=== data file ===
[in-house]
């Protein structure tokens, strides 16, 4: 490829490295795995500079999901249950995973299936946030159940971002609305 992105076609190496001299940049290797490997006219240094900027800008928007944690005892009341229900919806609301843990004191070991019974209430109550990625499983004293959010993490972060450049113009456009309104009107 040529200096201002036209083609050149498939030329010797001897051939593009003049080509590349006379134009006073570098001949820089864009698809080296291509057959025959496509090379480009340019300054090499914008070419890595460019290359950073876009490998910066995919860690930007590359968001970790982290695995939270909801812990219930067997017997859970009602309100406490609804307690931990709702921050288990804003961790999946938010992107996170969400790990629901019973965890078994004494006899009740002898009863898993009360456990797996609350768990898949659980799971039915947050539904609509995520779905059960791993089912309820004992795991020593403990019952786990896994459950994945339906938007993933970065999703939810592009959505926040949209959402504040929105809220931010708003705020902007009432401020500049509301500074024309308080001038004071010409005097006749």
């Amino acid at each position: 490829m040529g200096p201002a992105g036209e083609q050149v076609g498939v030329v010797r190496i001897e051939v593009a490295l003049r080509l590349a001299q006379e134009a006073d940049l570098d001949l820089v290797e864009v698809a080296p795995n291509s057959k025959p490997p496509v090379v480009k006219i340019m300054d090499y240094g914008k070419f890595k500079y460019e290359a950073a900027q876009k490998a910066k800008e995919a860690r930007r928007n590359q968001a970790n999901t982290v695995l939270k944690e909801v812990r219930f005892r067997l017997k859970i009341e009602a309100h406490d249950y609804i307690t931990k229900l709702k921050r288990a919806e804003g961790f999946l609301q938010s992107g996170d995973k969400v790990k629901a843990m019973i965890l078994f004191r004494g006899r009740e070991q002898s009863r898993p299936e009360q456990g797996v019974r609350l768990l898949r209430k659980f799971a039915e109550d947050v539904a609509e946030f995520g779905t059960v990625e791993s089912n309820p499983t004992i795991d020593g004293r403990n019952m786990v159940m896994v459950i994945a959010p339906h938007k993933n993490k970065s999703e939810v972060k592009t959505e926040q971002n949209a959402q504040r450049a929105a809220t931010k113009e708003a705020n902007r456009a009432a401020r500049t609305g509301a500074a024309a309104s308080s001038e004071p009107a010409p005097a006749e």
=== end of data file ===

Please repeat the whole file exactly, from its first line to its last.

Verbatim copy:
[in-house]
């Protein structure tokens, strides 16, 4: 490829490295795995500079999901249950995973299936946030159940971002609305 992105076609190496001299940049290797490997006219240094900027800008928007944690005892009341229900919806609301843990004191070991019974209430109550990625499983004293959010993490972060450049113009456009309104009107 040529200096201002036209083609050149498939030329010797001897051939593009003049080509590349006379134009006073570098001949820089864009698809080296291509057959025959496509090379480009340019300054090499914008070419890595460019290359950073876009490998910066995919860690930007590359968001970790982290695995939270909801812990219930067997017997859970009602309100406490609804307690931990709702921050288990804003961790999946938010992107996170969400790990629901019973965890078994004494006899009740002898009863898993009360456990797996609350768990898949659980799971039915947050539904609509995520779905059960791993089912309820004992795991020593403990019952786990896994459950994945339906938007993933970065999703939810592009959505926040949209959402504040929105809220931010708003705020902007009432401020500049509301500074024309308080001038004071010409005097006749």
């Amino acid at each position: 490829m040529g200096p201002a992105g036209e083609q050149v076609g498939v030329v010797r190496i001897e051939v593009a490295l003049r080509l590349a001299q006379e134009a006073d940049l570098d001949l820089v290797e864009v698809a080296p795995n291509s057959k025959p490997p496509v090379v480009k006219i340019m300054d090499y240094g914008k070419f890595k500079y460019e290359a950073a900027q876009k490998a910066k800008e995919a860690r930007r928007n590359q968001a970790n999901t982290v695995l939270k944690e909801v812990r219930f005892r067997l017997k859970i009341e009602a309100h406490d249950y609804i307690t931990k229900l709702k921050r288990a919806e804003g961790f999946l609301q938010s992107g996170d995973k969400v790990k629901a843990m019973i965890l078994f004191r004494g006899r009740e070991q002898s009863r898993p299936e009360q456990g797996v019974r609350l768990l898949r209430k659980f799971a039915e109550d947050v539904a609509e946030f995520g779905t059960v990625e791993s089912n309820p499983t004992i795991d020593g004293r403990n019952m786990v159940m896994v459950i994945a959010p339906h938007k993933n993490k970065s999703e939810v972060k592009t959505e926040q971002n949209a959402q504040r450049a929105a809220t931010k113009e708003a705020n902007r456009a009432a401020r500049t609305g509301a500074a024309a309104s308080s001038e004071p009107a010409p005097a006749e």